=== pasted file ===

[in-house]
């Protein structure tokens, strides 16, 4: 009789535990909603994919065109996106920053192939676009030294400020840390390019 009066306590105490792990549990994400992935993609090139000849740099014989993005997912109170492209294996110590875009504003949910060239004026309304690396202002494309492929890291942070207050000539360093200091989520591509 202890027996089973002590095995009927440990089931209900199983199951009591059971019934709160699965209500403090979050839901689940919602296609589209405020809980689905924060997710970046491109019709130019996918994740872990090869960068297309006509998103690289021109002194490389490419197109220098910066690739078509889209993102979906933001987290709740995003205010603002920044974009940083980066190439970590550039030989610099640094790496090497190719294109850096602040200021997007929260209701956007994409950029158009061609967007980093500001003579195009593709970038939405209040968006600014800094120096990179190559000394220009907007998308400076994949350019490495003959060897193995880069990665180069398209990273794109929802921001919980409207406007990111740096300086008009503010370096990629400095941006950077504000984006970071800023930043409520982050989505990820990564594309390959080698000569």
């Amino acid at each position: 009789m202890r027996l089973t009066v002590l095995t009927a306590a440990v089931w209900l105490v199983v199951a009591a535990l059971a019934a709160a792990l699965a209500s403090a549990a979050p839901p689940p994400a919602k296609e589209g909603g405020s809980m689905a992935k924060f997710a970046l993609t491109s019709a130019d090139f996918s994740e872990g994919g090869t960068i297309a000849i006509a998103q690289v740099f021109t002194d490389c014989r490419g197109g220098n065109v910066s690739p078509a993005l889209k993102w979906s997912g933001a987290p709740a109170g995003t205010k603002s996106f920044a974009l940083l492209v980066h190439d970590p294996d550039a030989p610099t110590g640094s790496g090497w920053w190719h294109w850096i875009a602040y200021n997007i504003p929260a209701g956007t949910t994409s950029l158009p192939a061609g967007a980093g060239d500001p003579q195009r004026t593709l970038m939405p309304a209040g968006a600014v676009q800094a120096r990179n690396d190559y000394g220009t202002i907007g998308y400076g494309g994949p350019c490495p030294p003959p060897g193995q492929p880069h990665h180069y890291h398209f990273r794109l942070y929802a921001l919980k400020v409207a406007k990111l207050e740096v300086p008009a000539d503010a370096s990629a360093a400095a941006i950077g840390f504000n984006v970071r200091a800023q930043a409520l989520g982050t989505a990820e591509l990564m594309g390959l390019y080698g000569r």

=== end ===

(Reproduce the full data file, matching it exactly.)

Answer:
[in-house]
């Protein structure tokens, strides 16, 4: 009789535990909603994919065109996106920053192939676009030294400020840390390019 009066306590105490792990549990994400992935993609090139000849740099014989993005997912109170492209294996110590875009504003949910060239004026309304690396202002494309492929890291942070207050000539360093200091989520591509 202890027996089973002590095995009927440990089931209900199983199951009591059971019934709160699965209500403090979050839901689940919602296609589209405020809980689905924060997710970046491109019709130019996918994740872990090869960068297309006509998103690289021109002194490389490419197109220098910066690739078509889209993102979906933001987290709740995003205010603002920044974009940083980066190439970590550039030989610099640094790496090497190719294109850096602040200021997007929260209701956007994409950029158009061609967007980093500001003579195009593709970038939405209040968006600014800094120096990179190559000394220009907007998308400076994949350019490495003959060897193995880069990665180069398209990273794109929802921001919980409207406007990111740096300086008009503010370096990629400095941006950077504000984006970071800023930043409520982050989505990820990564594309390959080698000569």
């Amino acid at each position: 009789m202890r027996l089973t009066v002590l095995t009927a306590a440990v089931w209900l105490v199983v199951a009591a535990l059971a019934a709160a792990l699965a209500s403090a549990a979050p839901p689940p994400a919602k296609e589209g909603g405020s809980m689905a992935k924060f997710a970046l993609t491109s019709a130019d090139f996918s994740e872990g994919g090869t960068i297309a000849i006509a998103q690289v740099f021109t002194d490389c014989r490419g197109g220098n065109v910066s690739p078509a993005l889209k993102w979906s997912g933001a987290p709740a109170g995003t205010k603002s996106f920044a974009l940083l492209v980066h190439d970590p294996d550039a030989p610099t110590g640094s790496g090497w920053w190719h294109w850096i875009a602040y200021n997007i504003p929260a209701g956007t949910t994409s950029l158009p192939a061609g967007a980093g060239d500001p003579q195009r004026t593709l970038m939405p309304a209040g968006a600014v676009q800094a120096r990179n690396d190559y000394g220009t202002i907007g998308y400076g494309g994949p350019c490495p030294p003959p060897g193995q492929p880069h990665h180069y890291h398209f990273r794109l942070y929802a921001l919980k400020v409207a406007k990111l207050e740096v300086p008009a000539d503010a370096s990629a360093a400095a941006i950077g840390f504000n984006v970071r200091a800023q930043a409520l989520g982050t989505a990820e591509l990564m594309g390959l390019y080698g000569r």